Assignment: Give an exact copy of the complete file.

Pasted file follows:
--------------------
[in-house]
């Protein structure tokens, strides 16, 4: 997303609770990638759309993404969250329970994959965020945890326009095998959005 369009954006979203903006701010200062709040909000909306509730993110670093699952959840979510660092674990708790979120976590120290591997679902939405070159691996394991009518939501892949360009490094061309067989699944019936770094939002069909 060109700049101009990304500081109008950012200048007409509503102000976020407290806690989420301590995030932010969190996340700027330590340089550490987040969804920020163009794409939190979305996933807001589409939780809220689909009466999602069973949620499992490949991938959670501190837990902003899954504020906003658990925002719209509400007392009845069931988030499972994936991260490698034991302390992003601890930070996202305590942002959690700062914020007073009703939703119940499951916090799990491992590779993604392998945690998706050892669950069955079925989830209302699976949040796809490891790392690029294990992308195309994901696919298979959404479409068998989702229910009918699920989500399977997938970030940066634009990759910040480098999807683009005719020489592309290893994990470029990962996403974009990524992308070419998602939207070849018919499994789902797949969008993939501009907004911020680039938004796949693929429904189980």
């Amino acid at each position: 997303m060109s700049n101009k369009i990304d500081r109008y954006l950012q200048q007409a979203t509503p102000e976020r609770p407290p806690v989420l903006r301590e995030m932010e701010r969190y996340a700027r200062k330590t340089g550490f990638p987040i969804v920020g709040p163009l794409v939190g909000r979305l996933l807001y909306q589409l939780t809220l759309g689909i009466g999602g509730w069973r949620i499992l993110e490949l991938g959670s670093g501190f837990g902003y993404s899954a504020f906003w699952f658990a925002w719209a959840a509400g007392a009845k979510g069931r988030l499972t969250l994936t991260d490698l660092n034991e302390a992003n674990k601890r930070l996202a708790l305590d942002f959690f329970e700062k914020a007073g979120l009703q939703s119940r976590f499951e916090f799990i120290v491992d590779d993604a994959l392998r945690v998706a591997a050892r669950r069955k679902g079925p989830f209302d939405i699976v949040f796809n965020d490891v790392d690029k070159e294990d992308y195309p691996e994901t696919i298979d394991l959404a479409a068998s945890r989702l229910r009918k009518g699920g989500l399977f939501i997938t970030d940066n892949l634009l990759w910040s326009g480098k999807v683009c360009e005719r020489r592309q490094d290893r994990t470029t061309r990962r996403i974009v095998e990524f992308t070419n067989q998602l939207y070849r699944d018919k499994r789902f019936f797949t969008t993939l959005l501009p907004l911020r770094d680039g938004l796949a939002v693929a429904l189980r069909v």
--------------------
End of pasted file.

[in-house]
């Protein structure tokens, strides 16, 4: 997303609770990638759309993404969250329970994959965020945890326009095998959005 369009954006979203903006701010200062709040909000909306509730993110670093699952959840979510660092674990708790979120976590120290591997679902939405070159691996394991009518939501892949360009490094061309067989699944019936770094939002069909 060109700049101009990304500081109008950012200048007409509503102000976020407290806690989420301590995030932010969190996340700027330590340089550490987040969804920020163009794409939190979305996933807001589409939780809220689909009466999602069973949620499992490949991938959670501190837990902003899954504020906003658990925002719209509400007392009845069931988030499972994936991260490698034991302390992003601890930070996202305590942002959690700062914020007073009703939703119940499951916090799990491992590779993604392998945690998706050892669950069955079925989830209302699976949040796809490891790392690029294990992308195309994901696919298979959404479409068998989702229910009918699920989500399977997938970030940066634009990759910040480098999807683009005719020489592309290893994990470029990962996403974009990524992308070419998602939207070849018919499994789902797949969008993939501009907004911020680039938004796949693929429904189980």
């Amino acid at each position: 997303m060109s700049n101009k369009i990304d500081r109008y954006l950012q200048q007409a979203t509503p102000e976020r609770p407290p806690v989420l903006r301590e995030m932010e701010r969190y996340a700027r200062k330590t340089g550490f990638p987040i969804v920020g709040p163009l794409v939190g909000r979305l996933l807001y909306q589409l939780t809220l759309g689909i009466g999602g509730w069973r949620i499992l993110e490949l991938g959670s670093g501190f837990g902003y993404s899954a504020f906003w699952f658990a925002w719209a959840a509400g007392a009845k979510g069931r988030l499972t969250l994936t991260d490698l660092n034991e302390a992003n674990k601890r930070l996202a708790l305590d942002f959690f329970e700062k914020a007073g979120l009703q939703s119940r976590f499951e916090f799990i120290v491992d590779d993604a994959l392998r945690v998706a591997a050892r669950r069955k679902g079925p989830f209302d939405i699976v949040f796809n965020d490891v790392d690029k070159e294990d992308y195309p691996e994901t696919i298979d394991l959404a479409a068998s945890r989702l229910r009918k009518g699920g989500l399977f939501i997938t970030d940066n892949l634009l990759w910040s326009g480098k999807v683009c360009e005719r020489r592309q490094d290893r994990t470029t061309r990962r996403i974009v095998e990524f992308t070419n067989q998602l939207y070849r699944d018919k499994r789902f019936f797949t969008t993939l959005l501009p907004l911020r770094d680039g938004l796949a939002v693929a429904l189980r069909v």